• Mulch for your flowers or trees? DG can do that too! It helps with moisture retention and minimizes weed growth

For more on decomposed granite uses, click here

Decomposed granite
Decomposed Granite

Buying Decomposed Granite

If you’re looking to get your hands on some decomposed granite (DG), there are a few ways to go about it depending on the scale of your project.

You can find bagged options at retail stores like Lowes and Home Depot. But for bigger projects, bulk DG is the way to go and is way cheaper. It is usually purchased by the cubic yard. You can either haul it yourself or have it delivered at a fee.

Be sure you are buying decomposed granite that is smooth to touch and not crushed material that is rough and angular.


You can expect to pay somewhere between $50 to $90 per cubic yard of loose DG. Stabilized DG can easily cost around $185 per cubic yard.

For professional installation instead of DIY, you are looking at around $5 per square foot. 

Decomposed Granite Installation

First, measure, mark, and excavate your project site to around 4 to 6 inches of depth. Get the surface nice and flat.

Add edging to keep everything in place and to define the border. You can use bricks, pavers, pressure-treated wood, metal, or composite bender boards as edging. 

Lay down heavy-duty landscape fabric (geotextile). This will separate the soil from the base layer, preventing the two from mixing. 

Spread 2 to 4 inches of angular base gravel, level, and compact it. Then spread the DG on top to a depth of 2 to 4 inches in 1.5-inch lifts. Compact each layer to make it nice and stable.

Screed the surface using two 1-inch galvanized pipes or edging as guiding rails to level it out. Remove excess material in high spots, fill in any low spots, and level it before dampening it and compacting it using a rented vibrator plate compactor, drum roller, or hand tamper.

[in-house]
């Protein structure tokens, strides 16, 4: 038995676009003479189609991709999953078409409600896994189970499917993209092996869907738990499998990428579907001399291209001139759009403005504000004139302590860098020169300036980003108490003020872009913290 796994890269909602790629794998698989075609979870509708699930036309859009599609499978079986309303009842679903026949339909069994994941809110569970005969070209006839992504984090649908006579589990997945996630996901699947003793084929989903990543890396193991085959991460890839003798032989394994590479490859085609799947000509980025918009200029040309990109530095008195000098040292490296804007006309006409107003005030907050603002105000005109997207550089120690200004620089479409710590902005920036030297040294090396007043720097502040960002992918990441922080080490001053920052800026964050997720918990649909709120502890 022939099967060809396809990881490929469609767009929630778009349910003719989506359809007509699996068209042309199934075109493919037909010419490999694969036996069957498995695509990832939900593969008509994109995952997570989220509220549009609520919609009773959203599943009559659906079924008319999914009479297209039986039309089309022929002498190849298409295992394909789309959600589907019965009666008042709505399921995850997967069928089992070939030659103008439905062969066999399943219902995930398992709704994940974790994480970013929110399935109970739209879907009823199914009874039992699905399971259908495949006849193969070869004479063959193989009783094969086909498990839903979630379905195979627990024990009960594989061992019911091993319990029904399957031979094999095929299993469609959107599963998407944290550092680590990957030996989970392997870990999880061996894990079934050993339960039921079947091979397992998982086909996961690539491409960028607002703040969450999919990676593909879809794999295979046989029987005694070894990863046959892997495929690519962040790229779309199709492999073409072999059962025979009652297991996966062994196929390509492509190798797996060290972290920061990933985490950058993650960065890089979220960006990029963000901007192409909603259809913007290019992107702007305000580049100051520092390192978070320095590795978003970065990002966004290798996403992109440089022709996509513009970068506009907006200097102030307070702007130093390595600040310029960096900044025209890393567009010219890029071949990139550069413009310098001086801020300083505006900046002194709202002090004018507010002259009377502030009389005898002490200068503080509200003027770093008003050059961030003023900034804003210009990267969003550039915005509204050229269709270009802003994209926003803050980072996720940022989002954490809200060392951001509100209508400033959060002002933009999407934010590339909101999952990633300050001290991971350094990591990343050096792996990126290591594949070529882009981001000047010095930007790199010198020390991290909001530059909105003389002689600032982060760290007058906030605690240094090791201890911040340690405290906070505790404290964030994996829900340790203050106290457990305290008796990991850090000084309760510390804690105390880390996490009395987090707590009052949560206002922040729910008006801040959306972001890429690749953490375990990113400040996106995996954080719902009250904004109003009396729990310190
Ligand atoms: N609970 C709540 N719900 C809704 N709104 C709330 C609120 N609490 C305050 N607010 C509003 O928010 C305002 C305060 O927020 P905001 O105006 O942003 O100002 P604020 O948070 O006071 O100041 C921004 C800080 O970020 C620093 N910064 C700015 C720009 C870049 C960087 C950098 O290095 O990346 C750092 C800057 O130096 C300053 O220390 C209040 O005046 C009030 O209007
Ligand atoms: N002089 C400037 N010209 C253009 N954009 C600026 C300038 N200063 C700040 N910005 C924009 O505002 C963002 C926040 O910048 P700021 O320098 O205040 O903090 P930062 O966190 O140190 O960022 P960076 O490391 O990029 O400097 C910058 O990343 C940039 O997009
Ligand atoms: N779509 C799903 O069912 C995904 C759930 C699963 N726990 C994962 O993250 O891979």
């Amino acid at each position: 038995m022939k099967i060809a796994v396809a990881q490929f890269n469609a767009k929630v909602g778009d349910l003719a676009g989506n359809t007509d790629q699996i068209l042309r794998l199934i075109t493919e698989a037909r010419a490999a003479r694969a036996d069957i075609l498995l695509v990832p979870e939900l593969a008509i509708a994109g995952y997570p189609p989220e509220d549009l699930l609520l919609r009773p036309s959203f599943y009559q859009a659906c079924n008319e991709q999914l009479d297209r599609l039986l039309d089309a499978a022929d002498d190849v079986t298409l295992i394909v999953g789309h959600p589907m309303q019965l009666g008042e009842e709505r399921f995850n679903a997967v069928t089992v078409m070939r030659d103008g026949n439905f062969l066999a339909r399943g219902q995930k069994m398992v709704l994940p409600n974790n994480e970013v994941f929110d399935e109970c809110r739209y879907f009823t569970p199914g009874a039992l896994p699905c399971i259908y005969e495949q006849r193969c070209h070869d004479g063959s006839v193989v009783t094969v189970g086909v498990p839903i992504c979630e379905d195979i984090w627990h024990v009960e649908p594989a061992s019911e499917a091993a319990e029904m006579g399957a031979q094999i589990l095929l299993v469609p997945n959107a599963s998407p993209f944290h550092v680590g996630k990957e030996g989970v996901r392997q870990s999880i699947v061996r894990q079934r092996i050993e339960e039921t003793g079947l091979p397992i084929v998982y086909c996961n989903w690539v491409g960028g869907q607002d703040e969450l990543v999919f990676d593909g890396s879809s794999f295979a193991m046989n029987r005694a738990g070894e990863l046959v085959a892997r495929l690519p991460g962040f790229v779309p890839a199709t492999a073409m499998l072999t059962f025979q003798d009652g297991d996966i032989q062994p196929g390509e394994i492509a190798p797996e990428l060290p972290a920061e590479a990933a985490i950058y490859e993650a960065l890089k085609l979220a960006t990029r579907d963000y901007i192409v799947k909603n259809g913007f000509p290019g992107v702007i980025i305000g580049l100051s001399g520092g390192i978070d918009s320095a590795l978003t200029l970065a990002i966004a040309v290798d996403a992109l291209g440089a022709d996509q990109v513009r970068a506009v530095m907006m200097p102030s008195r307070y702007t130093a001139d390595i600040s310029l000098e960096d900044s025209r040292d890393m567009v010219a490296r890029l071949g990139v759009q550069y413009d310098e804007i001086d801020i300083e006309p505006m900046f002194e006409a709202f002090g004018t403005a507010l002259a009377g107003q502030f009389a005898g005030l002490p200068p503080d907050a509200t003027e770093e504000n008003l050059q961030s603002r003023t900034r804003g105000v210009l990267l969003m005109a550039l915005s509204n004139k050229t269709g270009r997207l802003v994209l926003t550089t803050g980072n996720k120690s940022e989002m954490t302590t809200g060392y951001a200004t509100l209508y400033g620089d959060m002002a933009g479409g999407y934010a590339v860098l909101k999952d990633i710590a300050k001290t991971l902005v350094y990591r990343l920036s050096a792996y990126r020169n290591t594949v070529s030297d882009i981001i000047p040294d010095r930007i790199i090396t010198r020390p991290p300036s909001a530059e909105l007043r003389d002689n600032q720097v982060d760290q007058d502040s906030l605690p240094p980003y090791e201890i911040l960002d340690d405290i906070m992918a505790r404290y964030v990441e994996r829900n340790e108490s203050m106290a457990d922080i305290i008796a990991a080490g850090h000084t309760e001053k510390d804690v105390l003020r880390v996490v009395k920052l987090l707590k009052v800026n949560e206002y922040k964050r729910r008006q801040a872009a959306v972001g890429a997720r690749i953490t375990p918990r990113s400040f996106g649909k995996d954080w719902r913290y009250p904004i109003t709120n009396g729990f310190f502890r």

Ideally, decomposed granite should be installed on relatively flat or slightly sloping surfaces. On steep slopes, the material can easily be dislodged and eroded when challenged by a stream of water, forming ruts (grooves) on the surface.

Maintaining Decomposed Granite

Keeping decomposed granite (DG) in good shape is easy. It involves regular cleaning and periodic application of stabilizer to preserve its look and durability.

Here are some tips for maintaining your DG:

  • Weed control: Weeds can grow anywhere, especially on loose DG. Pull them out as soon as they sprout.
  • Reapplying stabilizer: The spray-on stabilizer may degrade over time. Scarify the surface, apply more stabilizers then re-compact the surface. How often to do this depends on the quality of the stabilizer and how much traffic it handles.
  • Resurfacing: If your DG surface gets uneven, refill any low spots to even it out. Use a rake or broom to spread the DG evenly, moisten it, and then compact it with a roller or tamper.

To wrap up

If you’re looking to spruce up your outdoor space, look no further than decomposed granite! This versatile material adds a rustic touch to your outdoor space.

Whether you’re a homeowner or a business owner, DG is cost-effective and tough-as-nails. With its low friction coefficient, corrosion resistance, and ease of use, DG is a true workhorse that’ll keep on shining year after year!

That’s it. Until next time!

George Gitau

Meet George, an advocate for traditional craftsmanship. I will provide you with educational content, techniques and ideas for your next garden and home improvement project. Together, let's create beautiful spaces that are not only beautiful but also functional